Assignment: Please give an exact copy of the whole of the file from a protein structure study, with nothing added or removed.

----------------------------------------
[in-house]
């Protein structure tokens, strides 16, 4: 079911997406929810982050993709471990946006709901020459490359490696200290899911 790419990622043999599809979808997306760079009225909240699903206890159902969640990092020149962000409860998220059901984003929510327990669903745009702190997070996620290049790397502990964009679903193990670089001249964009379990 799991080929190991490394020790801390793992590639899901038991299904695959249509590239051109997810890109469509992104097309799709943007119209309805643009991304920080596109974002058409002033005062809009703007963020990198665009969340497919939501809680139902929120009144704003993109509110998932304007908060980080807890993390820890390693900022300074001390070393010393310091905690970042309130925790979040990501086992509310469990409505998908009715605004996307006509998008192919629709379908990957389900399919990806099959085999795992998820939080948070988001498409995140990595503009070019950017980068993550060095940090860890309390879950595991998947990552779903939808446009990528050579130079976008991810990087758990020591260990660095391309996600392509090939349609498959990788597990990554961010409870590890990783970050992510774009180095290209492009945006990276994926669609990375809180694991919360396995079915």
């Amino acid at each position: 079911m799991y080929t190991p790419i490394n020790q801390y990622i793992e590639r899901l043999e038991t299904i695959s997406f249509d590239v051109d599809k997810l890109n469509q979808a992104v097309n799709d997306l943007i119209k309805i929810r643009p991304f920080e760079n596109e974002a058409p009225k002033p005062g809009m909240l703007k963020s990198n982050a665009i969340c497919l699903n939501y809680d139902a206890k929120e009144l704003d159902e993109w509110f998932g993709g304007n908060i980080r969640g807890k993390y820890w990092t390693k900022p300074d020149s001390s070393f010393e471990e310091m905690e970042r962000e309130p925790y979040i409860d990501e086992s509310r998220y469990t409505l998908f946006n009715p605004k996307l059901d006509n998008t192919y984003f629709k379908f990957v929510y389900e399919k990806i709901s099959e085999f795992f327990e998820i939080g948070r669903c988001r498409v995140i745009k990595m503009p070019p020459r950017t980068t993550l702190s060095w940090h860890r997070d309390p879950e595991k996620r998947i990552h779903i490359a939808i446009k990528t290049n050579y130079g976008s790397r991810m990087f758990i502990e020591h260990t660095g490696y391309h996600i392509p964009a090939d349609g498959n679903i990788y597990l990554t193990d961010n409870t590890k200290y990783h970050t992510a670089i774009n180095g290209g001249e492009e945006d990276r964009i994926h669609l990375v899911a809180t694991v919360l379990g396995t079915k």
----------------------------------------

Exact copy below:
[in-house]
């Protein structure tokens, strides 16, 4: 079911997406929810982050993709471990946006709901020459490359490696200290899911 790419990622043999599809979808997306760079009225909240699903206890159902969640990092020149962000409860998220059901984003929510327990669903745009702190997070996620290049790397502990964009679903193990670089001249964009379990 799991080929190991490394020790801390793992590639899901038991299904695959249509590239051109997810890109469509992104097309799709943007119209309805643009991304920080596109974002058409002033005062809009703007963020990198665009969340497919939501809680139902929120009144704003993109509110998932304007908060980080807890993390820890390693900022300074001390070393010393310091905690970042309130925790979040990501086992509310469990409505998908009715605004996307006509998008192919629709379908990957389900399919990806099959085999795992998820939080948070988001498409995140990595503009070019950017980068993550060095940090860890309390879950595991998947990552779903939808446009990528050579130079976008991810990087758990020591260990660095391309996600392509090939349609498959990788597990990554961010409870590890990783970050992510774009180095290209492009945006990276994926669609990375809180694991919360396995079915």
């Amino acid at each position: 079911m799991y080929t190991p790419i490394n020790q801390y990622i793992e590639r899901l043999e038991t299904i695959s997406f249509d590239v051109d599809k997810l890109n469509q979808a992104v097309n799709d997306l943007i119209k309805i929810r643009p991304f920080e760079n596109e974002a058409p009225k002033p005062g809009m909240l703007k963020s990198n982050a665009i969340c497919l699903n939501y809680d139902a206890k929120e009144l704003d159902e993109w509110f998932g993709g304007n908060i980080r969640g807890k993390y820890w990092t390693k900022p300074d020149s001390s070393f010393e471990e310091m905690e970042r962000e309130p925790y979040i409860d990501e086992s509310r998220y469990t409505l998908f946006n009715p605004k996307l059901d006509n998008t192919y984003f629709k379908f990957v929510y389900e399919k990806i709901s099959e085999f795992f327990e998820i939080g948070r669903c988001r498409v995140i745009k990595m503009p070019p020459r950017t980068t993550l702190s060095w940090h860890r997070d309390p879950e595991k996620r998947i990552h779903i490359a939808i446009k990528t290049n050579y130079g976008s790397r991810m990087f758990i502990e020591h260990t660095g490696y391309h996600i392509p964009a090939d349609g498959n679903i990788y597990l990554t193990d961010n409870t590890k200290y990783h970050t992510a670089i774009n180095g290209g001249e492009e945006d990276r964009i994926h669609l990375v899911a809180t694991v919360l379990g396995t079915k």